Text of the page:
MINNEAPOLIS (AP) — At The Tavern on Main, a downtown café and bar in Litchfield, Minnesota, Bethany and Michael Lee had to lay off 13 workers as they try to salvage their business during the disruptive “social distancing” brought on by the COVID-19 crisis.
The Lees had to shutter their dining area, which doubles as a popular bar in the evening. But they have been selling enough takeout orders to generate about a quarter of their usual business — enough, they hope, to get them by until things return to normal.
Business only got more challenging this week when workers began digging up the road in front of the restaurant as part of a downtown redevelopment project that could last several months. “The real issue is that we are still paying bills and taxes for that period of time when we were super busy,” Bethany Lee said. “So, if we can make it through that hump, hopefully the road work won’t crush us.”
Many businesses in this Meeker County town have had to close, of course, or direct their employees to work remotely in an effort to comply with Gov. Tim Walz’s request that people stay home until May 4.
Some of those businesses deemed “essential” and allowed to remain open, meanwhile, have also had to adjust — certainly glad to be open but also operating with smaller staffs or reduced services.
Bikes by Bob owner Bob Tanner has been able to keep his bike/coffee shop open on the east end of town, along Highway 12. Asked if it was a stroke of luck to be deemed “essential,” he said: “Well, I don’t believe in luck. I serve a God that is in control, you know?”
Business was down — the drive-thru was busy on a recent Tuesday, the bike shop slow — but Tanner was hopeful for a quick turnaround based on what he had been learning about efforts to contain the pandemic in other countries. He has several new bicycles in stock for what he said would usually be a very busy time of year.
“We’re running at about 30% (of normal business) across the board,” he said. “It’s definitely slowed things down drastically.”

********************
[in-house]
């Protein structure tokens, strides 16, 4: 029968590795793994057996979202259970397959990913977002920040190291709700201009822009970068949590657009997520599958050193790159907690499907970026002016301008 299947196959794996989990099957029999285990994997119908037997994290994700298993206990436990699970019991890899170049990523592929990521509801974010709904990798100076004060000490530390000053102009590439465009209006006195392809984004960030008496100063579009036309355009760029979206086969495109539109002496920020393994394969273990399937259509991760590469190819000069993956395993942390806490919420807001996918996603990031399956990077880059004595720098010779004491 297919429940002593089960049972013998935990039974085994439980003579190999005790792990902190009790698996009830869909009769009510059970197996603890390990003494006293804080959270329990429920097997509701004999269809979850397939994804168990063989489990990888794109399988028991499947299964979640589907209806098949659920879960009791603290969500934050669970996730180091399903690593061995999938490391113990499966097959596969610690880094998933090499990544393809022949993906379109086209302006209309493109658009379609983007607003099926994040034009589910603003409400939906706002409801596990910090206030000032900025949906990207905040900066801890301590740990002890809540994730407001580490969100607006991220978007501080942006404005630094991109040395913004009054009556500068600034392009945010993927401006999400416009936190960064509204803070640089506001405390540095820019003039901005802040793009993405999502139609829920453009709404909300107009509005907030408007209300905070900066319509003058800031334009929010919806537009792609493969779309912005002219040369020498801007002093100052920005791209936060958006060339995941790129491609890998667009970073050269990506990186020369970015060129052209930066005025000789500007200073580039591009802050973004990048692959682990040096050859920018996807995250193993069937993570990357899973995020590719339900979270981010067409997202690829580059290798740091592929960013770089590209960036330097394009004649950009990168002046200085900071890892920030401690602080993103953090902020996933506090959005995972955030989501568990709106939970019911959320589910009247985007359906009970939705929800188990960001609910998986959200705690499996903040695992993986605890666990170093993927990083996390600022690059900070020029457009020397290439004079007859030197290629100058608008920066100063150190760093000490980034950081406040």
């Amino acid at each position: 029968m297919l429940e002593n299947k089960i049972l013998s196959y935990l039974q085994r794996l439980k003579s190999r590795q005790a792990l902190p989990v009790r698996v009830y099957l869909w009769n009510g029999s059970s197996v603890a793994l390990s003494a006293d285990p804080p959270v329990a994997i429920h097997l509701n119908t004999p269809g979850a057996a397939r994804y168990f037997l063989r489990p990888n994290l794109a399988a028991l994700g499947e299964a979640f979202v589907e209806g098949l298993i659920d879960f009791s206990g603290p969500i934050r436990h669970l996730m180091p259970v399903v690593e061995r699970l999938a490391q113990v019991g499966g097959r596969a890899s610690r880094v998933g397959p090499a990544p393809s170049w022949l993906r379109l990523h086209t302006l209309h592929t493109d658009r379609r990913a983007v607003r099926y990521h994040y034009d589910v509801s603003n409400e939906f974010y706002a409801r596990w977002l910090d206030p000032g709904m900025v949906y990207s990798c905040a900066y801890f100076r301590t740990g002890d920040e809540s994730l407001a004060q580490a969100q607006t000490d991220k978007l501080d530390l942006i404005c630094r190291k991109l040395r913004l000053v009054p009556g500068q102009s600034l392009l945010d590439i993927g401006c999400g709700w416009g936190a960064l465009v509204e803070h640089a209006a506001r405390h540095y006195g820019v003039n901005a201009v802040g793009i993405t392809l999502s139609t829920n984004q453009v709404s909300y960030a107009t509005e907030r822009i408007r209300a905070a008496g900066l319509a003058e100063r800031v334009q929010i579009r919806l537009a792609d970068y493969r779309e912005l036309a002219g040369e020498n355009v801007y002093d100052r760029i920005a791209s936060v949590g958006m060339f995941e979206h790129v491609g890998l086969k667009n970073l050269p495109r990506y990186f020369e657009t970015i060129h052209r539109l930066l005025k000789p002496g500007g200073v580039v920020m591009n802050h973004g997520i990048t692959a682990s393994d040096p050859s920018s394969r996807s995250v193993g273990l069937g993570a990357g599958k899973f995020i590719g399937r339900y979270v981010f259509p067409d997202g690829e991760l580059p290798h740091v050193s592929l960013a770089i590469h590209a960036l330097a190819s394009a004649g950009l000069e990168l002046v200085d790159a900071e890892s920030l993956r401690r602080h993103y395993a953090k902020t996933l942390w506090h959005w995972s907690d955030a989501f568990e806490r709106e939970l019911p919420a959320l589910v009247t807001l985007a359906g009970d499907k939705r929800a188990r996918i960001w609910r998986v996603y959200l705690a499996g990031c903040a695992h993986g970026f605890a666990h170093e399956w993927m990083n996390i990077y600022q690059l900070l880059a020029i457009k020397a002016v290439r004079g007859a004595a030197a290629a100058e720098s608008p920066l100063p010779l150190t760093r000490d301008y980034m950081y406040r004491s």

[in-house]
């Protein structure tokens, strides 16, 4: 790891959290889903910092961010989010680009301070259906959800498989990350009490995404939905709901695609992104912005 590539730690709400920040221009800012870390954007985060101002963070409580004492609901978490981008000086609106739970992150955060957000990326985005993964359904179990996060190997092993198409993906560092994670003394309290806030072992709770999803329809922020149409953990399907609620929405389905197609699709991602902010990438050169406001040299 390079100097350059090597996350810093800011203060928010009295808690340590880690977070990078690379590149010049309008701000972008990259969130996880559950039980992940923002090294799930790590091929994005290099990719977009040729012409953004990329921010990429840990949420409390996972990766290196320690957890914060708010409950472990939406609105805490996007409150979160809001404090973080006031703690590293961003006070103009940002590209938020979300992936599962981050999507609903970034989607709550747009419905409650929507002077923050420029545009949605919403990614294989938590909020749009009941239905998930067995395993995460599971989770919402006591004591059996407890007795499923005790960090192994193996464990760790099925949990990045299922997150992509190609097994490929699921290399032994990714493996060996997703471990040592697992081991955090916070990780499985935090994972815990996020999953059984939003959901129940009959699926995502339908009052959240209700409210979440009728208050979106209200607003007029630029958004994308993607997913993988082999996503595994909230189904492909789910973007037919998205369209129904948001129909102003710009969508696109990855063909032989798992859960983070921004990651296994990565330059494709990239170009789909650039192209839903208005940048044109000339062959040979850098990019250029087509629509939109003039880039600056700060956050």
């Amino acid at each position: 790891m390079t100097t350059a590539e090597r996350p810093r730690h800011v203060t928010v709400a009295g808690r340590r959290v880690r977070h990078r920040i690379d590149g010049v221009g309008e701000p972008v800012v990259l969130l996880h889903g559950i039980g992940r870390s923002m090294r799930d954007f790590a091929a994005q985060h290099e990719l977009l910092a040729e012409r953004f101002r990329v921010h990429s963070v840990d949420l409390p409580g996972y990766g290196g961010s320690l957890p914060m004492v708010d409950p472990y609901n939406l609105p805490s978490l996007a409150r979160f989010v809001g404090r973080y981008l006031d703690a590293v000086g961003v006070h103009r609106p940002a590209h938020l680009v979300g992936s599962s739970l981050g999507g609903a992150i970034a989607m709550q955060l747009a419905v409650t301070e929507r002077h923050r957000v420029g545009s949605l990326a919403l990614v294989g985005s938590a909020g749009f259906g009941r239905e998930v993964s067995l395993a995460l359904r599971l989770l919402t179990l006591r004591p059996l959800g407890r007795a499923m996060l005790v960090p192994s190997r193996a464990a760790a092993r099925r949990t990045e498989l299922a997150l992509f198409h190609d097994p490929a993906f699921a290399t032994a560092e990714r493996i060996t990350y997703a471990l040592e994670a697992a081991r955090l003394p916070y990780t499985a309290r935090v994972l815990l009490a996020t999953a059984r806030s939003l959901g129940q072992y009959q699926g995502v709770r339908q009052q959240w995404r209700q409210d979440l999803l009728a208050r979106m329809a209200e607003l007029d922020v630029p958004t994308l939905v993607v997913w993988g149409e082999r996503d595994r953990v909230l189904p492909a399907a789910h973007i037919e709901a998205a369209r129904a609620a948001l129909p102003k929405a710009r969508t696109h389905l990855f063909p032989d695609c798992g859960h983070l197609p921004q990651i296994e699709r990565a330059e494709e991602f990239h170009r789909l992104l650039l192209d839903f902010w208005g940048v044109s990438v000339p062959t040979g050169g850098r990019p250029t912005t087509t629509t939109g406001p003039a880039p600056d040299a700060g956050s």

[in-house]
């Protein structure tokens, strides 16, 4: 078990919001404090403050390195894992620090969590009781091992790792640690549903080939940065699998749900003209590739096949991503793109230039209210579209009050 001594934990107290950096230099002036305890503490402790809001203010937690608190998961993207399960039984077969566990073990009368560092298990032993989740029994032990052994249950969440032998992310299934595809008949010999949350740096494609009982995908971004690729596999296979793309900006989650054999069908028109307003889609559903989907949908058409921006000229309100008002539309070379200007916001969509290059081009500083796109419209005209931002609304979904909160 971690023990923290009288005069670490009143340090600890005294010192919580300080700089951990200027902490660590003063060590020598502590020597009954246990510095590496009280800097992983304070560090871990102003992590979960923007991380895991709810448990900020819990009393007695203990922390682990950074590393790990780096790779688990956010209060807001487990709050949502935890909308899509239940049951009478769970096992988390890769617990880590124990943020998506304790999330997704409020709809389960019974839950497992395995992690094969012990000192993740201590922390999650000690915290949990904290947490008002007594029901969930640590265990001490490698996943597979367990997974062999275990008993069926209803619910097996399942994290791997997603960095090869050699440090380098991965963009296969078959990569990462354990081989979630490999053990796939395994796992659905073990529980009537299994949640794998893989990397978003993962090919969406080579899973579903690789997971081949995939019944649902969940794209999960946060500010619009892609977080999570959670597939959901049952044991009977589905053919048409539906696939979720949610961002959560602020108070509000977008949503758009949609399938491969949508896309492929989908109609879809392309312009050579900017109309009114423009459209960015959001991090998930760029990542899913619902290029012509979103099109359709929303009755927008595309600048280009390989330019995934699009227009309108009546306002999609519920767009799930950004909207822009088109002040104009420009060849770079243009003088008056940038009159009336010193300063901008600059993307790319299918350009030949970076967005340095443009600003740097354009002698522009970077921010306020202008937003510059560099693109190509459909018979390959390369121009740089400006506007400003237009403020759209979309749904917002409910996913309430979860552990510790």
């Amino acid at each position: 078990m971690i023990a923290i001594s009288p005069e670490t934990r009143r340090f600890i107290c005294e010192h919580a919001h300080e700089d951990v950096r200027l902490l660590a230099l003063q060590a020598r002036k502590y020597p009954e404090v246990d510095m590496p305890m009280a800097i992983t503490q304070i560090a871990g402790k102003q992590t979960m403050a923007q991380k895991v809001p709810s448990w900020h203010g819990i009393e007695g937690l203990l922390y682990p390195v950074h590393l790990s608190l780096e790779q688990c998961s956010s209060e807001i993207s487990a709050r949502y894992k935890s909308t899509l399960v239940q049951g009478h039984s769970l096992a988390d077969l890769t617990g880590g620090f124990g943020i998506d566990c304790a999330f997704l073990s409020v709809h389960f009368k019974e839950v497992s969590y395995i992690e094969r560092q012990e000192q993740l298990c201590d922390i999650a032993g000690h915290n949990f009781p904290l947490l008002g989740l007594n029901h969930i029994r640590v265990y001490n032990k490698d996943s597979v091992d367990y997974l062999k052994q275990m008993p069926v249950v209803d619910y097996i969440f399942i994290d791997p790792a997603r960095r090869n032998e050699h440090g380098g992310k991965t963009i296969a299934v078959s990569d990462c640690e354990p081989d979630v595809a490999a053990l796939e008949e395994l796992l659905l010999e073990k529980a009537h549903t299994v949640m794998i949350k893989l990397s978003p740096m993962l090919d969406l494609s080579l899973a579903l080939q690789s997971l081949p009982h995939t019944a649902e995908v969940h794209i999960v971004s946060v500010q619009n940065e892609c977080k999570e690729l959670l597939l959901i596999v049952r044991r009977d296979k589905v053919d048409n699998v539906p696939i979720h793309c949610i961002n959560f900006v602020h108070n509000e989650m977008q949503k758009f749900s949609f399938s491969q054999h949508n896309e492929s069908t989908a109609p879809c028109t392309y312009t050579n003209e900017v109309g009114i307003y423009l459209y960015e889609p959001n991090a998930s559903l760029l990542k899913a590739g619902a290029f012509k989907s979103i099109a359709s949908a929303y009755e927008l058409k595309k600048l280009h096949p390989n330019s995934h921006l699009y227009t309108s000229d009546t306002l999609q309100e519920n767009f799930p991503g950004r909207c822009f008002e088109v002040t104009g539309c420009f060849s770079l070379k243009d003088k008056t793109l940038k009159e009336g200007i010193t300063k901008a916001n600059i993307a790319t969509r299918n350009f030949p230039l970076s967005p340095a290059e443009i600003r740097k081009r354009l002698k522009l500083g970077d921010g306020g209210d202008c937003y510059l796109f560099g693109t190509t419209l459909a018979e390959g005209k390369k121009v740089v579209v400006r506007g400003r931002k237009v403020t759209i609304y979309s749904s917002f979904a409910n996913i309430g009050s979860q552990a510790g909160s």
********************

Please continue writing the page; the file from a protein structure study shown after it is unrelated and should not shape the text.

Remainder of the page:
Nearby, the AmericInn by Wyndham, a 38-room hotel on the north side of Highway 12, also remained open. A construction crew has been staying at the hotel recently, helping to keep it afloat, General Manager Abby Hemingway said, but the number of business travelers who stay at the hotel has dropped off. “We’re still open, but it’s a little bit slower than our normal March and April,” she said.
An employee who runs the breakfast area of the hotel has been laid off but will likely be re-hired when business stabilizes, she said. Just three cars stood in the parking lot on a recent Tuesday afternoon.
Judy Hulterstrum, the executive director of the Litchfield Area Chamber of Commerce, said the business community was hurting, to be sure, but also sharing in a sense of solidarity. “It’s a really tough time right now because of the uncertainty,” she said, “but we’re staying as positive as we can.”
A few restaurants have completely closed, she said. The grocery stores remain vibrant, however, and several manufacturers have been able to continue operations, including Doosan Bobcat, Minnesota Rubber & Plastics and IRD Glass, she said.
About 65 people work for IRD Glass, a precision glass-components maker whose customers include the defense and aerospace industries, said Todd Anderson, the company’s vice president of business development.
Like many counties in Minnesota, Meeker County, through its economic development authority, is offering emergency loans for businesses that have had to close or curb their operations. Litchfield is the county’s largest city with 6,200 people.
At The Tavern on Main, Bethany Lee mopped the floors and took out the garbage on a recent Tuesday morning while her husband cooked. The Lees bought the place 3½ years ago and renovated it to reach a broad swath of customers, from the retirees who come for breakfast to the younger people who trickle in later for the Castle Danger and Organ Grinder craft beers.
They hope to bring all of their employees back once things return to normal. In the meantime, they have helped their workers apply for unemployment insurance. (More than 255,000 Minnesotans have applied for the benefits since mid-March, according to the Department of Employment and Economic Development).
For now, the Lees will continue to put in 10-hour days, preparing about 80 meals every afternoon. “It’s working, so far,” Bethany Lee said. “It’s a small enough town that the options are limited, so people come here. That helps.”
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